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Cofga

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    www.dccguy.com

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    Western North Carolina, USA
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    US Southern Railway, UK Great Western Railway, DCC

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  1. OK @Miss Prism the coaches are almost complete with red (mahogany) sashes, dirty grey roofs, and gold/black lines delineating the cream/brown boundary. However as I was finishing off the decals I ran into a conundrum. Since GWR abolished 2nd class in 1910 and one coach was designed as a composite I need to know how to proceed with decaling that car for the 1930s. Would the previously designated 2nd class compartments have been downgraded to 3rd or upgraded to 1st? Also would the change have resulted in any exterior alterations? Right now I have just applied the 1st class labels and left the 2nd/3rd class blank which may be accurate as they are. As always, thank you for your advice.
  2. There never seems to be an end to the questions these coaches bring up. I now have the cream paint on the side panels and am ready to start with the brown paint. However in looking at various photos and my Hornby corridor and B coaches there appears to be a dark band at or under the roofline. On some models it is black and others it is brown and of course in some it is not there at all. The liveries pages on the HWR modeling website doesn’t mention this band although it is present on several of the models shown there. So I turn to you for more of your sage advice on these models. Should it be included on the 4-wheel coaches? Should it be black or brown? How wide should it be? Here are photos of models showing the band under the roofline and a couple without.
  3. Thanks Andrew. Here in the States we argue about whether the color of our Southern Railway steam loco cab roofs were red, green, or black (they were green or black). So I am always sensitive to getting the whole paint scheme correct. After reading a couple long threads on the GWR passenger roof color I think that very dirty gray is the way to go so I will start with white and weather up. The all brown cars just seem ot beg for medium gray. I always find it interesting that folks do document the body color of cars and locos but rarely pay attention to the roofs, possibly because they cannot see them all that well from ground level.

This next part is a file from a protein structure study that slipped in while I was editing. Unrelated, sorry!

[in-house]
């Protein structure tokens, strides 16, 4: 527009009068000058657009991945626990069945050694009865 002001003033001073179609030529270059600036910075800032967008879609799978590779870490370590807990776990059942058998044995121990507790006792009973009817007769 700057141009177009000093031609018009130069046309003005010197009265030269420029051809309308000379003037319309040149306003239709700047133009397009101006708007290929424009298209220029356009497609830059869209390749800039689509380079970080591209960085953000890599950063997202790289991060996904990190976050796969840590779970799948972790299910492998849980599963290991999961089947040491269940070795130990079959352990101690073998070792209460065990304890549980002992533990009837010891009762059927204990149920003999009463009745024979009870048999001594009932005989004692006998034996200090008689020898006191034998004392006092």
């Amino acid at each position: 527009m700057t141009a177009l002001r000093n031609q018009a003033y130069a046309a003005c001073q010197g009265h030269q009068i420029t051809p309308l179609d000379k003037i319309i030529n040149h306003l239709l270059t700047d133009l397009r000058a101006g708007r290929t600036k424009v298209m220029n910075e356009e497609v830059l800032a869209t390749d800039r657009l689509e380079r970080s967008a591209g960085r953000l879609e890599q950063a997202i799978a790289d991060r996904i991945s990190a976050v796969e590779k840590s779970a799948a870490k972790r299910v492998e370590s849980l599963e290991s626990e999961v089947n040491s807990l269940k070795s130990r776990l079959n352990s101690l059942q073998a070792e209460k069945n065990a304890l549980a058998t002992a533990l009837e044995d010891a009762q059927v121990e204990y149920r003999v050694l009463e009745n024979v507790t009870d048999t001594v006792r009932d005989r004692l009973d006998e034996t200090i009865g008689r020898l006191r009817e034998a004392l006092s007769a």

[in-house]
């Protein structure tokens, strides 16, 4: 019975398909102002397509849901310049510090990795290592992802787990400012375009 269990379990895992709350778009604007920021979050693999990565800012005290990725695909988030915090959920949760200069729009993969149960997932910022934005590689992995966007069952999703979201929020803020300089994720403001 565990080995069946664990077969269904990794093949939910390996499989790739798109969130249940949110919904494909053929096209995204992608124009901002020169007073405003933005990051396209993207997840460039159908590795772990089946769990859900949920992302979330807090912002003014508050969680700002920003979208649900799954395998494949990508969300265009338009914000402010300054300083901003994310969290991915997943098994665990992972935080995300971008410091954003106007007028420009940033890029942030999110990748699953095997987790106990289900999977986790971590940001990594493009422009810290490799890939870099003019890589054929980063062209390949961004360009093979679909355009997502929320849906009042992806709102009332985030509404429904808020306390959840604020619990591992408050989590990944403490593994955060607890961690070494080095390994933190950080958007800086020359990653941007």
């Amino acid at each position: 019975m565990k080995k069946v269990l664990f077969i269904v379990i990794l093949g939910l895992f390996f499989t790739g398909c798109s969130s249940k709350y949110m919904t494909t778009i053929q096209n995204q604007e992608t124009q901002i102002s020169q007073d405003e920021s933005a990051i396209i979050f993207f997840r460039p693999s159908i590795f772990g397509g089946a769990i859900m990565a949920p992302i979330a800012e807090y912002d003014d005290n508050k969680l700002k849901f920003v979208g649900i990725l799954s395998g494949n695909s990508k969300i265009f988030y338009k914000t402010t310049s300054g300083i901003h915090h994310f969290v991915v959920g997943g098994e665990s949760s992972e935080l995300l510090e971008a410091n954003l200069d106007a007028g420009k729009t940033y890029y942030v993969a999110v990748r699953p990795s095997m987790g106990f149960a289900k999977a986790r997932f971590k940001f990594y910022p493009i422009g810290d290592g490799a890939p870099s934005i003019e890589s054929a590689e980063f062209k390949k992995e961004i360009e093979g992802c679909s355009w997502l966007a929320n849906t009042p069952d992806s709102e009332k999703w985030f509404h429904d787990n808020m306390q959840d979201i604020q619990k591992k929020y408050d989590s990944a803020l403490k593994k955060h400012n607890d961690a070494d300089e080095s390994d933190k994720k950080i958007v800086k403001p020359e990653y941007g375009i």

4. I know there has been a lot of discussion on rmweb about GWR roof colors, particularly the prewar white. I was hoping that @tanatvalley might be able to tell from the photos he mentioned above what the roof color on those brown coaches looked like but I guess he ahs dropped out of sight for now. So I have scouted around and found a little evidence that they were likely grey (gray) either on purpose or as a result of chemical reactions of the lead in the white paint with sulfur(sulphur) in the atmosphere. So before I crank up the airbrush and started blowing paint there is a little time for more comments on this thread. Thanks—Larry
  5. What color was the roof on the all brown cars?
  6. Yes, I have both volumes. Unfortunately the seller (Goldstone Books) I bought vol. 1 from sent me a copy that had been in a moldy environment so I have it stashed in a bucket with bicarb powder to try and get enough of the smell out to even read it! The schedules, track diagrams for each station, and building plans are a great resource along with the photos and his descriptions of operations and the actual locos used over the years. Something every GWR modeler should own.
  7. I should have mentioned that the mixed trains were on the 1923 and 1948 schedules for Hemyock on the Culm Valley Branch. In 1923 there were 4 mixed and 1 passenger down trains and 3 mixed and 1 passenger up trains. By 1948 there were 4 mixed and, 1 freight, and 2 passenger down trains and 4 mixed, and 3 passenger up trains. I also just read about slip coach operations, an interesting approach for sure.